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The conventional food system makes it harder for local food systems to thrive, yet we are still here and growing. It has been especially exciting to see the recent surge in support for local food after Covid laid bare some of the shortcomings of the industrial food complex.
I’ve had many different jobs within the local food realm…a server at restaurants, farmers market manager, farmer selling at a farmers market, farm share coordinator, food hub manager, etc. At every one of these jobs, someone has asked me…Why is local food so expensive? The answer is complicated, as all food system questions are.
First and foremost, let me say: food is often an emotional choice triggered by our own chemistry. When we buy food, there are a lot of factors that contribute to how we assess its worth. Local food is, oftentimes, more expensive than conventional food, and sometimes local food’s reputation for being expensive clouds the fact that it’s not always that much more expensive. If you inventory the prices for organic produce at your standard supermarket, you may note that some items have comparable prices to the same items you see at the Grandin Village Farmers Market or the LEAP Mobile Market.
The difference is in where your money is going: either to the private coffers of a mechanized industrial farm (organic can be industrial) that relies on poorly paid, overworked labor (during the start of Covid, agricultural workers were some of the most vulnerable working in the least safe environments) OR to the people you share your land, water, and wellbeing with.
We all have to make choices about the ways we spend our money. Unfortunately, food has become a smaller and smaller part of the average Americans’ household expenses, and our expectations for what a fair food price is have changed a lot in the past century.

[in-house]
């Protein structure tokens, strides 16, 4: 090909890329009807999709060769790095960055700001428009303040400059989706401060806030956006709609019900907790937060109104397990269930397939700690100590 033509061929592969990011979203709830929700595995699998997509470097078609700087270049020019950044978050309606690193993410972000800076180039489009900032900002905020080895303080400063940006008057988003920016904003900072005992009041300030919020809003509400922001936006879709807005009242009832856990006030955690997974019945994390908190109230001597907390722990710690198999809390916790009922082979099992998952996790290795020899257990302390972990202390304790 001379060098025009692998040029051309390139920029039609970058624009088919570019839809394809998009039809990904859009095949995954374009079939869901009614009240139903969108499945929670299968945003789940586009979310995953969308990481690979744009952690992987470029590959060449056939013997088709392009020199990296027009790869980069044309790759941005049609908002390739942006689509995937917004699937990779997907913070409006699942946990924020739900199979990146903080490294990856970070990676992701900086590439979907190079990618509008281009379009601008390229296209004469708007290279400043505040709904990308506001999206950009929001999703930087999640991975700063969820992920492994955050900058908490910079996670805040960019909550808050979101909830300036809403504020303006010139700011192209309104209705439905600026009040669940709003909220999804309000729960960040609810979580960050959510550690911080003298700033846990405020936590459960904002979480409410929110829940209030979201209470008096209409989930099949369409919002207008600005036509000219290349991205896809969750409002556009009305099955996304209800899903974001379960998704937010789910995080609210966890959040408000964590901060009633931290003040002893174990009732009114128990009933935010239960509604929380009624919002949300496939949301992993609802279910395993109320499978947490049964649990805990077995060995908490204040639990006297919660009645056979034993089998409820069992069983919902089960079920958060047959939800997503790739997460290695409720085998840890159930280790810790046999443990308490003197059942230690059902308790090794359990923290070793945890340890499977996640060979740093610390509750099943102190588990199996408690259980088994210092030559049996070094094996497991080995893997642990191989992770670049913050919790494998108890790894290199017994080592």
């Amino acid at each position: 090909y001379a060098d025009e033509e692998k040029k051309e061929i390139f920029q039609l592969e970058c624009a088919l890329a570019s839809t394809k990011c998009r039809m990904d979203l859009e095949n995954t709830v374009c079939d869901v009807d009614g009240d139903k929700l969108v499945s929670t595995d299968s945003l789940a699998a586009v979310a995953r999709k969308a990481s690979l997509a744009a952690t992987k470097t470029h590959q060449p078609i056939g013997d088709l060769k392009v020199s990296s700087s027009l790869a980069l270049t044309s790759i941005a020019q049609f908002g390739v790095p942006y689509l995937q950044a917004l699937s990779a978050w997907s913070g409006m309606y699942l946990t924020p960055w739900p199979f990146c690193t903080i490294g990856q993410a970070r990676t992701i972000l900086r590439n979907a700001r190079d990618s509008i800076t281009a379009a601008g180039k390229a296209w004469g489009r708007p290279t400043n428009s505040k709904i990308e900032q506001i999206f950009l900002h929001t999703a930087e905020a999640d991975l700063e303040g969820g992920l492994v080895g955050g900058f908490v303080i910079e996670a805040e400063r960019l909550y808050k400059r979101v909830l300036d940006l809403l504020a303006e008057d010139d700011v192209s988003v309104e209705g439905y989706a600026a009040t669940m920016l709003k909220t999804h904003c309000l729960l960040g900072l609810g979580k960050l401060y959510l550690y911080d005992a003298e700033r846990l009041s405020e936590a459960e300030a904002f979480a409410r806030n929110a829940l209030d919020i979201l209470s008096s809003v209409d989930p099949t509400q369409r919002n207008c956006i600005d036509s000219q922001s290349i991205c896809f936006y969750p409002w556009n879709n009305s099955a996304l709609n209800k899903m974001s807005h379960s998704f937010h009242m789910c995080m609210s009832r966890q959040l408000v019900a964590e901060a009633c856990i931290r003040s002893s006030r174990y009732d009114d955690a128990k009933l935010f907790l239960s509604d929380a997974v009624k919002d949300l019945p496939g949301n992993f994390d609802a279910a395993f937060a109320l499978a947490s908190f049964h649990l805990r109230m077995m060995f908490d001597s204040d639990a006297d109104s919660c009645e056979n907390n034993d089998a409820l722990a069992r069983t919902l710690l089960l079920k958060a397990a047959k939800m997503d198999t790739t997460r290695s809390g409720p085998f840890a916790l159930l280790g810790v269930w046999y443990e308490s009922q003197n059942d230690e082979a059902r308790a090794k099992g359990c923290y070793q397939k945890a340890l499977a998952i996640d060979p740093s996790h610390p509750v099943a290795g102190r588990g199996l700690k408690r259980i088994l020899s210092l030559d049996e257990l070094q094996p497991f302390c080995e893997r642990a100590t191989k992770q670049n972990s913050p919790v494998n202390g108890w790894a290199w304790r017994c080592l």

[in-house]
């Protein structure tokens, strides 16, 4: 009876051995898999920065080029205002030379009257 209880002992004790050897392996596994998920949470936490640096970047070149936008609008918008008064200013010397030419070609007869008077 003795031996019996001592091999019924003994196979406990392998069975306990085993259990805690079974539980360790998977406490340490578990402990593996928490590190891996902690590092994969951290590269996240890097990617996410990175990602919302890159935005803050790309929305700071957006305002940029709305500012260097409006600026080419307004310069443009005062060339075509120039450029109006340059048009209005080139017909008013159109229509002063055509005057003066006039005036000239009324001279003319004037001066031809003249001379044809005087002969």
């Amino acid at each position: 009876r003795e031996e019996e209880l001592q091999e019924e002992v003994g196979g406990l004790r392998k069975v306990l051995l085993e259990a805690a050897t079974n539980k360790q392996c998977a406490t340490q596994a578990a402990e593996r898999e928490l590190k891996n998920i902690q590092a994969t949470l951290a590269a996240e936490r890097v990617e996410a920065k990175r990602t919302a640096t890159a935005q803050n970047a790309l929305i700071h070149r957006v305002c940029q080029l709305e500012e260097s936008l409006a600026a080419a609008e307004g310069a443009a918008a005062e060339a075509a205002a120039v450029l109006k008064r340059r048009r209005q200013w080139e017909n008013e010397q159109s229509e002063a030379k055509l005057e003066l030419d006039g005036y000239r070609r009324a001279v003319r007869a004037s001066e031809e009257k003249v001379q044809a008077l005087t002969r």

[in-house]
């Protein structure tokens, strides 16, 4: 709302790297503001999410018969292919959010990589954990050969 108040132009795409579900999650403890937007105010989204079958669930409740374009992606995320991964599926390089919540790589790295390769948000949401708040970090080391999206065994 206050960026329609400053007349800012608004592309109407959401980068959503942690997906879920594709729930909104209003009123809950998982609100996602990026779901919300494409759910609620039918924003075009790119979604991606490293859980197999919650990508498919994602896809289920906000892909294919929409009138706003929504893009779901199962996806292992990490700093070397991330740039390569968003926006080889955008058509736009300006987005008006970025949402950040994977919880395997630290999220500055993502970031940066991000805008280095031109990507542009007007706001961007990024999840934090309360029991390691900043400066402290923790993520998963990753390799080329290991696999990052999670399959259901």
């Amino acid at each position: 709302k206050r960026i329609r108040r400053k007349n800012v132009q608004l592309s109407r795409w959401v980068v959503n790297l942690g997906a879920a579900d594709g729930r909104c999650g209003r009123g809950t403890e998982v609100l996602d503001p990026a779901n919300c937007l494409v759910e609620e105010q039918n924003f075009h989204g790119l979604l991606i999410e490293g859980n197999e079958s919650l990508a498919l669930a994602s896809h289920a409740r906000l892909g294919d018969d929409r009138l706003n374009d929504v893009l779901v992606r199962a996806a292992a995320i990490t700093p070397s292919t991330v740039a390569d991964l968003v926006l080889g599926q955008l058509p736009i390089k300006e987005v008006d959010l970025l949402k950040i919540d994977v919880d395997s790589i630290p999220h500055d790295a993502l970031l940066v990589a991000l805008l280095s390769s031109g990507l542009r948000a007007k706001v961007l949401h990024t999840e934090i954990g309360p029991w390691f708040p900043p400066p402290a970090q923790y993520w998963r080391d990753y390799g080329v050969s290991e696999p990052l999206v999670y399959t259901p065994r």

The tide is changing, and more people are seeing the important role local and regional food systems place in our lives. When people make a choice to invest in the local food system, the yields are mighty: more land staying in farming, more families able to make a living as farmers, more habitat for wildlife, more biodiversity, and more health for you and your family. What a difference that one choice makes!
When food is raised in a way that isn’t extractive or exploitive, the costs that are hidden in conventional food are included in the price. The price of peppers goes up when the pickers are paid fairly. The cost of carrots goes up when they are cultivated by hand to avoid compacting the soil with heavy machinery. The cost of cauliflower jumps when cover crops are planted to protect the soil and add green manure. The cost of tomatoes hikes up when the ground is treated with compost annually. Growing food for community is not the most efficient or cheap way to grow food, but it is a true labor of love.
So in the end, I often find myself imploring folks who have the privilege of accessing local food:Instead of asking why local food is so expensive, let’s start asking why conventional food is so cheap.
-Kelly Key (Program Director) & Sam Hedges (Support Services Director)